Peter Carey Interview

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peter_carey.jpg    As Peter Carey's new novel, The Chemisty of Tears, hits the bookshelves, he is interviewed in "The Age" by Simon Mann:

These days, anything written about Carey inevitably carries the label ''dual Booker winner'', noting the fact he is almost alone in twice winning Britain's top literary accolade, for Oscar and Lucinda in 1988 and True History of the Kelly Gang in 2001. They and his load of other trophies might add uncomfortably to the weight of expectation success brings. But Carey says he is only aware of the self-imposed pressure, that doing what he does always ''feels risky and difficult''.

''Writers, at least writers of fiction, are always full of anxiety and worry,'' he says. ''It's never any different, because in the end what you do is make the difficulty for yourself, which is the novel.''

Reflecting further, he adds: ''The real anguish is just making the thing and then, after that, well, it's awful to be criticised and it's awful to be not liked, it's awful to be any of those things. Basically, the writer of fiction is the person who comes in every day and puts his head up his bum and goes to work.''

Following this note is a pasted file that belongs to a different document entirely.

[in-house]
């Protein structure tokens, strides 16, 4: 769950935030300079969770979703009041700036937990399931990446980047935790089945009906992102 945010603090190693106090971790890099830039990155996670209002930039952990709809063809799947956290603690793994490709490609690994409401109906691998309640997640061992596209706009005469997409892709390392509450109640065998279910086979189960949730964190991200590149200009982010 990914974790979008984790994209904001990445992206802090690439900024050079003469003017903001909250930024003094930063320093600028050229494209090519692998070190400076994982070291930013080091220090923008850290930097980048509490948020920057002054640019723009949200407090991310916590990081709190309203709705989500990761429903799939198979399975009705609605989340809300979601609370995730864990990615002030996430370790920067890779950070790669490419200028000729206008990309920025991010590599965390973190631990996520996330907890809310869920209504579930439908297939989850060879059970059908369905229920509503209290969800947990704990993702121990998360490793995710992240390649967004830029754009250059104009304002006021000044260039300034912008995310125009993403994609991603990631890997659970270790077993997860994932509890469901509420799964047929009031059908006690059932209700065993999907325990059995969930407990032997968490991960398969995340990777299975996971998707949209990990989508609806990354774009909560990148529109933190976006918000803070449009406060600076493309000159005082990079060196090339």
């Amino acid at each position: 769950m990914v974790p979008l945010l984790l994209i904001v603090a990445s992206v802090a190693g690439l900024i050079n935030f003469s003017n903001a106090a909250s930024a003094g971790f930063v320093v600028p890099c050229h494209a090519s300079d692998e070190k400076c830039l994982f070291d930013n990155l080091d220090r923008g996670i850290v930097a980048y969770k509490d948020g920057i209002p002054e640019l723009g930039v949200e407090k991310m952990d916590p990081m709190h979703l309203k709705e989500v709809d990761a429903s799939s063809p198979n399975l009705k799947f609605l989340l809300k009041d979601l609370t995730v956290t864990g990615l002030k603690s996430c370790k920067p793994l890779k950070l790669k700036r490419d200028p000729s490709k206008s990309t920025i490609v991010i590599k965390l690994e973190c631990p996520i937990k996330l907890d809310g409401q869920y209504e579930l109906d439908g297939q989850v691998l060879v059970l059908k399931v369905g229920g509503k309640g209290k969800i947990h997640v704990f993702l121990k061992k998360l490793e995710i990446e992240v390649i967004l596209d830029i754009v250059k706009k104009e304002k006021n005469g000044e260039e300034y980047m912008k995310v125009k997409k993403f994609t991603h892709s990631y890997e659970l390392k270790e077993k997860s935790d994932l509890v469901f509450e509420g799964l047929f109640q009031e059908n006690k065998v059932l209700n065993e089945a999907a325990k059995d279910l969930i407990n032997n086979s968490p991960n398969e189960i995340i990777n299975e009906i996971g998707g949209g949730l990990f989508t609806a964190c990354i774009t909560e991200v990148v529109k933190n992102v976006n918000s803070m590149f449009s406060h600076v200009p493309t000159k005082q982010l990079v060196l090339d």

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This page contains a single entry by Perry Middlemiss published on January 30, 2012 7:09 AM.

Poem: A Thought of Henry Kendall (Died August 1, 1882) by Henry Halloran was the previous entry in this blog.

Literary Cartoon #9 - "Literary Guide" by David Low is the next entry in this blog.

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